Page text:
London’s regulators on collision course with driverless cars, says report
London — Europe’s largest city is a hotbed of ideas to make getting around the metropolis that little bit easier — but it isn’t ready for them on the streets.
London’s regulators are unprepared for the introduction of autonomous vehicles, delivery by drone and demand-responsive buses — all of which are on the horizon — the transport committee of the London Assembly said in a report on Tuesday. The group advising the mayor on policy compared the situation to the ongoing trouble the city has in integrating car-hailing apps such as the one from Uber Technologies with its existing taxi fleet.
"The opportunity to improve mobility for millions of Londoners is here, but it will require proper planning, transparency and accountability, as well as cooperation with government, boroughs and development companies," said Keith Prince, chairman of the London Assembly Transport Committee.
London is just one of many of the world’s megacities having to adapt quickly amid a technological revolution on the roads. Electric cars are poised to spread quickly as urban air pollution worsens, forcing authorities to clamp down on petrol and diesel cars. Buses running on batteries may make up 47% of the world’s fleet by 2025, according to Bloomberg New Energy Finance. The Chinese city of Shenzhen has already switched its entire bus system to run on electricity.
This breakneck speed of change pushed by technology companies is rubbing up against regulators everywhere. Uber is one of the most infamous cases. When it did not comply with local laws on taxis on the grounds that it was a technology company instead of a taxi operator, France and Germany banned some of the app’s services. London pulled Uber’s licence to operate last year, and the issue remains unresolved.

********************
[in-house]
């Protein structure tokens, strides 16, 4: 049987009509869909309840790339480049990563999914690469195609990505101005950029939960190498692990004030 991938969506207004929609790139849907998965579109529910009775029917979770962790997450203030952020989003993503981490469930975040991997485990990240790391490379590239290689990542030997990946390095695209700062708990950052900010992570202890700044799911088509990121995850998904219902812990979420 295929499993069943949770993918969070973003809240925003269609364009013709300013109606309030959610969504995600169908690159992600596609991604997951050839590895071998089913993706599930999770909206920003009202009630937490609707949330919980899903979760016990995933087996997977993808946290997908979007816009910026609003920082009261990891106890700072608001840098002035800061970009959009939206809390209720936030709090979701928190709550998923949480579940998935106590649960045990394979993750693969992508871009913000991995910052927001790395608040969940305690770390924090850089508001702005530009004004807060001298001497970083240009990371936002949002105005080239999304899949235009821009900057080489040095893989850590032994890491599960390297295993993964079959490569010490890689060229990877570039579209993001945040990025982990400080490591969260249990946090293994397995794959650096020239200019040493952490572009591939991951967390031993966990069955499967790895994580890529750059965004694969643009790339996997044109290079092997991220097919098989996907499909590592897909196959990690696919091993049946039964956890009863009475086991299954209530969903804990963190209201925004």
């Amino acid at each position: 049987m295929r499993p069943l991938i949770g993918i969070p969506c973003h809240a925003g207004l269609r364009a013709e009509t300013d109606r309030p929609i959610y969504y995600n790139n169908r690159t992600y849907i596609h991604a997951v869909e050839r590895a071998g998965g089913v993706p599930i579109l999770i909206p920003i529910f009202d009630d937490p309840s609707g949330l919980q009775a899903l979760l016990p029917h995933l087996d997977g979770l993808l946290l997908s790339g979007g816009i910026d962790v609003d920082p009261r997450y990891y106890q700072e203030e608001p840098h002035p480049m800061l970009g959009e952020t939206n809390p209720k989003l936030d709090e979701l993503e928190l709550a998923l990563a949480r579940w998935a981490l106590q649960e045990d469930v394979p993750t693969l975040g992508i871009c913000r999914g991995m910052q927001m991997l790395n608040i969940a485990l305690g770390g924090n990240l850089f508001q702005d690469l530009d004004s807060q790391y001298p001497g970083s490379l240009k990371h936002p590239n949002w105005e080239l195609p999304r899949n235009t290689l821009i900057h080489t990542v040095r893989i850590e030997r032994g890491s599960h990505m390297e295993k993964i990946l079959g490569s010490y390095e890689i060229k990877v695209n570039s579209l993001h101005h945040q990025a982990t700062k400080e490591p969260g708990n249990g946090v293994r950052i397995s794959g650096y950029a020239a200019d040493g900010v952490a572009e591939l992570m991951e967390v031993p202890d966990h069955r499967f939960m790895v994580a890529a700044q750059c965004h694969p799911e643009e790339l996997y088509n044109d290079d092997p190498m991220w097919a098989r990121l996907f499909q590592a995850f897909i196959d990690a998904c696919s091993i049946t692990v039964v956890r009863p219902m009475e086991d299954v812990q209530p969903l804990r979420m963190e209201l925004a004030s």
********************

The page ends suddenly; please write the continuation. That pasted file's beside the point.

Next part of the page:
The government body responsible for the transport system known as TfL, was "caught napping on the technology front, and it’s time to wake up", Prince said. "Uber, then oBike are two examples of a poorly prepared regulator which seems to be making it up as they go along."
Londoners will increasingly be looking for new ways to get from point A to B as traditional transport from the roads to the Underground get more crowded and sluggish. Some options that may emerge:
Having a computer at the wheel instead of a human could lead to less traffic accidents. But adding more cars on London’s roads would lead to even more congestion, the report said. Car-sharing or autonomous buses would be a better addition than simply replacing human-driven cars with autonomous vehicles, the committee recommends. It expects to see widespread use of robot-driven cars and buses by the 2030s.
Apps to hail a bus
Putting demand-responsive buses on the roads could further reduce car use, especially if they were used to plug gaps in the current transport network. This would require the creation and implementation of a new digital infrastructure to analyse demand, plan routes and connect to commuters.
Delivery machines that can both fly and navigate roads are under development. They could cut congestion as less trucks are used. Airborne drones in particular would need some kind of control system in place that would also try to reduce noise pollution, the report said.